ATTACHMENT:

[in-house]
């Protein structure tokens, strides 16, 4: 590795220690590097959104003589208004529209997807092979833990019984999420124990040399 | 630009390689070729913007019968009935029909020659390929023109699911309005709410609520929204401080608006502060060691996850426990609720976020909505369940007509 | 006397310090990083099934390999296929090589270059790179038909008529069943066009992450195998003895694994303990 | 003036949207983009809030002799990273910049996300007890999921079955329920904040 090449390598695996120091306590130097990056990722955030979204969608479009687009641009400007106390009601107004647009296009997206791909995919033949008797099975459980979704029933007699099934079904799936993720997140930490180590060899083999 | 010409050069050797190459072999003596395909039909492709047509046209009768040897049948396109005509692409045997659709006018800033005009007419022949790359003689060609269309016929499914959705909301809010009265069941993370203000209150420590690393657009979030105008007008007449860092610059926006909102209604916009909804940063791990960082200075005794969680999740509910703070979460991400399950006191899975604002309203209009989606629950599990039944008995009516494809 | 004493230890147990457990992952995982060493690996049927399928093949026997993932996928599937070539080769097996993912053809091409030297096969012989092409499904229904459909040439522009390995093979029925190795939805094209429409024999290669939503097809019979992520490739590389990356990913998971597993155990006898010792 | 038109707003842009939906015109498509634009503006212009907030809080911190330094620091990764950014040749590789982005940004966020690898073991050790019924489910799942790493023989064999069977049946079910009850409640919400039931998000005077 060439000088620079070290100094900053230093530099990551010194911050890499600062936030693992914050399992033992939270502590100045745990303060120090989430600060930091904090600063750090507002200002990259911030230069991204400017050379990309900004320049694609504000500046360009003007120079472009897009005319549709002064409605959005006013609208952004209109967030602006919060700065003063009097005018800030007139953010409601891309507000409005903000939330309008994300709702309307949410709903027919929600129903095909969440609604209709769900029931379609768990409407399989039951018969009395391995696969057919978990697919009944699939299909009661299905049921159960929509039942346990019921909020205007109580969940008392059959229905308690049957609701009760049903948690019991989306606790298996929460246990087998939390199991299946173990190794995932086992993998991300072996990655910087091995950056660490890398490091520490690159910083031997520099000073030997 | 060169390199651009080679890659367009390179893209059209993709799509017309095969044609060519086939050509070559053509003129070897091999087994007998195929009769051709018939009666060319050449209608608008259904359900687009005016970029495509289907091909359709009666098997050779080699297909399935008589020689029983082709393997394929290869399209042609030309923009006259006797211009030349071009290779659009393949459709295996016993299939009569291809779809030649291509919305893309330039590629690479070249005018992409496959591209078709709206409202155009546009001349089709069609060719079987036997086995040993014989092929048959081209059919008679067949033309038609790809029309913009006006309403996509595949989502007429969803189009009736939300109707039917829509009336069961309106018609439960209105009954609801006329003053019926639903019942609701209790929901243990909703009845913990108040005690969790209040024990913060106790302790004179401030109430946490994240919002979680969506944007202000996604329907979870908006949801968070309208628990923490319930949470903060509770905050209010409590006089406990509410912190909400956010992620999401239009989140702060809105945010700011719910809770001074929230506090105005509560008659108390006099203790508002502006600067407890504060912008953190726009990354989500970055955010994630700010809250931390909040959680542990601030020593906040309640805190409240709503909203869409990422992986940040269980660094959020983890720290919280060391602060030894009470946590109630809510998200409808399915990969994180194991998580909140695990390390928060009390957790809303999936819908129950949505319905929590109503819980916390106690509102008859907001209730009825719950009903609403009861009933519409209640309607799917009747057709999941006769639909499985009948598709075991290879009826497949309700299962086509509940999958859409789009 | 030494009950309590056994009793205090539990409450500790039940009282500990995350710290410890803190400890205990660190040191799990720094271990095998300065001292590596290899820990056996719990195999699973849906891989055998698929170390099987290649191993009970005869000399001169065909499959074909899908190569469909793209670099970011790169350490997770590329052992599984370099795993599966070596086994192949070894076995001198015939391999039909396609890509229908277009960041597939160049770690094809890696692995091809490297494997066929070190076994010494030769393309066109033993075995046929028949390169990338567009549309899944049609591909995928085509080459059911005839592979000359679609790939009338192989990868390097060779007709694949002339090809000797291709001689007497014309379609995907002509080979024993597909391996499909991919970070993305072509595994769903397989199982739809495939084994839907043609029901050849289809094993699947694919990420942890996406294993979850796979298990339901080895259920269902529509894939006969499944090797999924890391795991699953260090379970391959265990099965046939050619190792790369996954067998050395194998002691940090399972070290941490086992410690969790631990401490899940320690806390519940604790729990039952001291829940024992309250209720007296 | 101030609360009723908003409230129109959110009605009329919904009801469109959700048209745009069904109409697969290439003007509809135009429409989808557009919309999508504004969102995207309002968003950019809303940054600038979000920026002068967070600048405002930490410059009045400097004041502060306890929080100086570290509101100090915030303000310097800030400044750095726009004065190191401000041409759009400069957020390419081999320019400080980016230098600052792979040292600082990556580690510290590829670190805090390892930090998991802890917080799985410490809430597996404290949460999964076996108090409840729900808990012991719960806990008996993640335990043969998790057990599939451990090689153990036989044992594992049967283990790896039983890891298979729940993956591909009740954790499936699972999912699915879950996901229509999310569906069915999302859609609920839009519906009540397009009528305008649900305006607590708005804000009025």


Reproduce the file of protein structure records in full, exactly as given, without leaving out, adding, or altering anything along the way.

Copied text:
[in-house]
């Protein structure tokens, strides 16, 4: 590795220690590097959104003589208004529209997807092979833990019984999420124990040399 | 630009390689070729913007019968009935029909020659390929023109699911309005709410609520929204401080608006502060060691996850426990609720976020909505369940007509 | 006397310090990083099934390999296929090589270059790179038909008529069943066009992450195998003895694994303990 | 003036949207983009809030002799990273910049996300007890999921079955329920904040 090449390598695996120091306590130097990056990722955030979204969608479009687009641009400007106390009601107004647009296009997206791909995919033949008797099975459980979704029933007699099934079904799936993720997140930490180590060899083999 | 010409050069050797190459072999003596395909039909492709047509046209009768040897049948396109005509692409045997659709006018800033005009007419022949790359003689060609269309016929499914959705909301809010009265069941993370203000209150420590690393657009979030105008007008007449860092610059926006909102209604916009909804940063791990960082200075005794969680999740509910703070979460991400399950006191899975604002309203209009989606629950599990039944008995009516494809 | 004493230890147990457990992952995982060493690996049927399928093949026997993932996928599937070539080769097996993912053809091409030297096969012989092409499904229904459909040439522009390995093979029925190795939805094209429409024999290669939503097809019979992520490739590389990356990913998971597993155990006898010792 | 038109707003842009939906015109498509634009503006212009907030809080911190330094620091990764950014040749590789982005940004966020690898073991050790019924489910799942790493023989064999069977049946079910009850409640919400039931998000005077 060439000088620079070290100094900053230093530099990551010194911050890499600062936030693992914050399992033992939270502590100045745990303060120090989430600060930091904090600063750090507002200002990259911030230069991204400017050379990309900004320049694609504000500046360009003007120079472009897009005319549709002064409605959005006013609208952004209109967030602006919060700065003063009097005018800030007139953010409601891309507000409005903000939330309008994300709702309307949410709903027919929600129903095909969440609604209709769900029931379609768990409407399989039951018969009395391995696969057919978990697919009944699939299909009661299905049921159960929509039942346990019921909020205007109580969940008392059959229905308690049957609701009760049903948690019991989306606790298996929460246990087998939390199991299946173990190794995932086992993998991300072996990655910087091995950056660490890398490091520490690159910083031997520099000073030997 | 060169390199651009080679890659367009390179893209059209993709799509017309095969044609060519086939050509070559053509003129070897091999087994007998195929009769051709018939009666060319050449209608608008259904359900687009005016970029495509289907091909359709009666098997050779080699297909399935008589020689029983082709393997394929290869399209042609030309923009006259006797211009030349071009290779659009393949459709295996016993299939009569291809779809030649291509919305893309330039590629690479070249005018992409496959591209078709709206409202155009546009001349089709069609060719079987036997086995040993014989092929048959081209059919008679067949033309038609790809029309913009006006309403996509595949989502007429969803189009009736939300109707039917829509009336069961309106018609439960209105009954609801006329003053019926639903019942609701209790929901243990909703009845913990108040005690969790209040024990913060106790302790004179401030109430946490994240919002979680969506944007202000996604329907979870908006949801968070309208628990923490319930949470903060509770905050209010409590006089406990509410912190909400956010992620999401239009989140702060809105945010700011719910809770001074929230506090105005509560008659108390006099203790508002502006600067407890504060912008953190726009990354989500970055955010994630700010809250931390909040959680542990601030020593906040309640805190409240709503909203869409990422992986940040269980660094959020983890720290919280060391602060030894009470946590109630809510998200409808399915990969994180194991998580909140695990390390928060009390957790809303999936819908129950949505319905929590109503819980916390106690509102008859907001209730009825719950009903609403009861009933519409209640309607799917009747057709999941006769639909499985009948598709075991290879009826497949309700299962086509509940999958859409789009 | 030494009950309590056994009793205090539990409450500790039940009282500990995350710290410890803190400890205990660190040191799990720094271990095998300065001292590596290899820990056996719990195999699973849906891989055998698929170390099987290649191993009970005869000399001169065909499959074909899908190569469909793209670099970011790169350490997770590329052992599984370099795993599966070596086994192949070894076995001198015939391999039909396609890509229908277009960041597939160049770690094809890696692995091809490297494997066929070190076994010494030769393309066109033993075995046929028949390169990338567009549309899944049609591909995928085509080459059911005839592979000359679609790939009338192989990868390097060779007709694949002339090809000797291709001689007497014309379609995907002509080979024993597909391996499909991919970070993305072509595994769903397989199982739809495939084994839907043609029901050849289809094993699947694919990420942890996406294993979850796979298990339901080895259920269902529509894939006969499944090797999924890391795991699953260090379970391959265990099965046939050619190792790369996954067998050395194998002691940090399972070290941490086992410690969790631990401490899940320690806390519940604790729990039952001291829940024992309250209720007296 | 101030609360009723908003409230129109959110009605009329919904009801469109959700048209745009069904109409697969290439003007509809135009429409989808557009919309999508504004969102995207309002968003950019809303940054600038979000920026002068967070600048405002930490410059009045400097004041502060306890929080100086570290509101100090915030303000310097800030400044750095726009004065190191401000041409759009400069957020390419081999320019400080980016230098600052792979040292600082990556580690510290590829670190805090390892930090998991802890917080799985410490809430597996404290949460999964076996108090409840729900808990012991719960806990008996993640335990043969998790057990599939451990090689153990036989044992594992049967283990790896039983890891298979729940993956591909009740954790499936699972999912699915879950996901229509999310569906069915999302859609609920839009519906009540397009009528305008649900305006607590708005804000009025």